A clear example can be seen in faculty member Brent’s discussion of the surprise he felt at “learning” his research group of 40ish members had only one female member.

“One of the first graduate students I hired was female and that didn't seem very strange to me…I never even thought about it. But interestingly, speaking to her sometime later, she of course arrived in the largest research group there and immediately noticed, as I would have done, and I hadn't really seen it from a distance, that she was the only female other than the group secretary, in a group of five or six professors, a dozen postdocs, twenty graduate students. She admitted that if she'd known that she probably wouldn't have come.” - Faculty member Brent

It is beyond plausible that Brent did not notice the extreme gender disparity in his research group. By refusing to see, he was able to absolve himself of action to address the climate in his field and research group that was unwelcoming (at best) to women and likely based in sexist norms.

Another example can be seen in faculty member Paul’s response to reading a first-hand account of a Black woman in a physics classroom (Johnson, 2007). In the reading presented to Paul, he learned about a Black woman who reported no one sat next to her in her physics class and if she sat next to other students they would move to different seats the next class period. After reading the account Paul stated, “I mean if I were her I probably wouldn't do anything. I would just be like okay. If she's sufficiently self-aware she probably understands why that's happening, so if I were her I'd just be like okay, this is the world that we live in.”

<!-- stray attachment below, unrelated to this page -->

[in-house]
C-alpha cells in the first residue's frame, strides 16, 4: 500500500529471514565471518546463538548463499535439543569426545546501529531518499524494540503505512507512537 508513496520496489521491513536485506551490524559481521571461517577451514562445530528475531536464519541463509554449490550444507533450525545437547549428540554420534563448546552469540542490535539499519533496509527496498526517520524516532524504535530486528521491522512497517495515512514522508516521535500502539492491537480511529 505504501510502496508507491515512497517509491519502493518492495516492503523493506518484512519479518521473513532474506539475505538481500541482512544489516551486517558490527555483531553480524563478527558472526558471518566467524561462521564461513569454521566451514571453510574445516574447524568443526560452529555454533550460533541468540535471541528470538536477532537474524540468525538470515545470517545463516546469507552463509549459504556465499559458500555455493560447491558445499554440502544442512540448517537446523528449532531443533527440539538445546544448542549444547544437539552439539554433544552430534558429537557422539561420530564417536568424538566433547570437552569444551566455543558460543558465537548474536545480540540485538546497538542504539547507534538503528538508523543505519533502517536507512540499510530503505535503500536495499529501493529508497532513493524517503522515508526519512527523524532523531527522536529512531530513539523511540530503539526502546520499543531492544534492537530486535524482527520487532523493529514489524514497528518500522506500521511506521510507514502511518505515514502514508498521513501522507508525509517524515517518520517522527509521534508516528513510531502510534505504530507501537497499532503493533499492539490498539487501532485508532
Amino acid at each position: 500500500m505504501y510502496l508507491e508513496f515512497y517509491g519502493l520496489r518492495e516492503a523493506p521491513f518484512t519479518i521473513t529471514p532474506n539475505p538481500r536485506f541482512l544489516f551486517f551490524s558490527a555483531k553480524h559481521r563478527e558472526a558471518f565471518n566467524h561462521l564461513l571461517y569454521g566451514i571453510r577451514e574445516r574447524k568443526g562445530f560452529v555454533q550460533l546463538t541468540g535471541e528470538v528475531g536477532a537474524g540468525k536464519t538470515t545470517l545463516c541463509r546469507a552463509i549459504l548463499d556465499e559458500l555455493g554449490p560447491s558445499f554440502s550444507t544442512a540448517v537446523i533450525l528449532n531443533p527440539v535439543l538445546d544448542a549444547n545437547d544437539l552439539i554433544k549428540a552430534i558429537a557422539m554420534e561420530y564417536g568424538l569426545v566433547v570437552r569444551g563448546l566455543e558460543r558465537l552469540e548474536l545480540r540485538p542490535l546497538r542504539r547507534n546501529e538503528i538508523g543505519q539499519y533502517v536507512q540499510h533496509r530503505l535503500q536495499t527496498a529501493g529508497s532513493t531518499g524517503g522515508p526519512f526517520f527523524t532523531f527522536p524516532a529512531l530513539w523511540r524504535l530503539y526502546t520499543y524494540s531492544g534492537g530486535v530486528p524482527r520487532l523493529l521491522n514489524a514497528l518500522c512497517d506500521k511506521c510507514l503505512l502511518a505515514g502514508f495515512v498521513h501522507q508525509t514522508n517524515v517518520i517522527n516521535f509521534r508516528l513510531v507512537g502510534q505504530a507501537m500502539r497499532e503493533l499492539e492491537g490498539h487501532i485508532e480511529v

It is dubious that anyone with the level of intelligence it takes to become a physics faculty member would think that a student in this situation would be ok being isolated by her peers. Paul continued, fully entrenched in his willful ignorance stating, “You know, maybe she wants to sit alone. We can't just assume that she—you know, maybe she just wants to be alone.” Paul had just read an account in which this student expressed clear dismay at the situation and was clearly attempting to shift the situation by taking the initiative to join other students and yet he still convinced himself that she wanted her fellow students to move away from her. By framing this clearly racist situation as something the student would be ok with, or even want, Paul was able to justify not taking action.

Similarly, in response to the same reading, graduate student Joe was asked what he would do if he were the professor of the classes. Joe stated that he wouldn’t do much because the student, “may not want {you to address the situation}. Trust me, if they're Black they're used to it by now unfortunately…If I personally had that happen, {I would be like} just fuck them, focus on your work, I didn't come here to socialize.” It is obvious from the account Joe read that this student was experiencing racism that significantly limited her opportunity to learn and that she was not at all ok with it. Despite how obvious this was, Joe told himself that the obvious was not true. Through his cognitive clouding, he is able to distance himself from the reality of the world he occupies and therefore justify not addressing the racism around him.